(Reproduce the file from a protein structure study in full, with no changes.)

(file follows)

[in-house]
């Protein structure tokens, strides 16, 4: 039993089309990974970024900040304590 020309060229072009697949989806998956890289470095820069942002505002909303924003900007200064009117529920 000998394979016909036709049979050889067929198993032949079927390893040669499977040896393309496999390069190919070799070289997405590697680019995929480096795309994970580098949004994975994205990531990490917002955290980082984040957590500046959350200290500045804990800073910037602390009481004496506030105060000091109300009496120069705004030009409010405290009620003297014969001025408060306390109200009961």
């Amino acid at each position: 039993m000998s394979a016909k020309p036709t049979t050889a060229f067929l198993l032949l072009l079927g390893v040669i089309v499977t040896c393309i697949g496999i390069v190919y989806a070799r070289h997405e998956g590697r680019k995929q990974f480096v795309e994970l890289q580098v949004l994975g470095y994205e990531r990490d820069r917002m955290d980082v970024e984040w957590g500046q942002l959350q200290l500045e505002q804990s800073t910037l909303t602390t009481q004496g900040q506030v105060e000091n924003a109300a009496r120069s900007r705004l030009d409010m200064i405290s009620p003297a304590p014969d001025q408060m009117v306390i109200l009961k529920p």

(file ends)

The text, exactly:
[in-house]
């Protein structure tokens, strides 16, 4: 039993089309990974970024900040304590 020309060229072009697949989806998956890289470095820069942002505002909303924003900007200064009117529920 000998394979016909036709049979050889067929198993032949079927390893040669499977040896393309496999390069190919070799070289997405590697680019995929480096795309994970580098949004994975994205990531990490917002955290980082984040957590500046959350200290500045804990800073910037602390009481004496506030105060000091109300009496120069705004030009409010405290009620003297014969001025408060306390109200009961």
């Amino acid at each position: 039993m000998s394979a016909k020309p036709t049979t050889a060229f067929l198993l032949l072009l079927g390893v040669i089309v499977t040896c393309i697949g496999i390069v190919y989806a070799r070289h997405e998956g590697r680019k995929q990974f480096v795309e994970l890289q580098v949004l994975g470095y994205e990531r990490d820069r917002m955290d980082v970024e984040w957590g500046q942002l959350q200290l500045e505002q804990s800073t910037l909303t602390t009481q004496g900040q506030v105060e000091n924003a109300a009496r120069s900007r705004l030009d409010m200064i405290s009620p003297a304590p014969d001025q408060m009117v306390i109200l009961k529920p």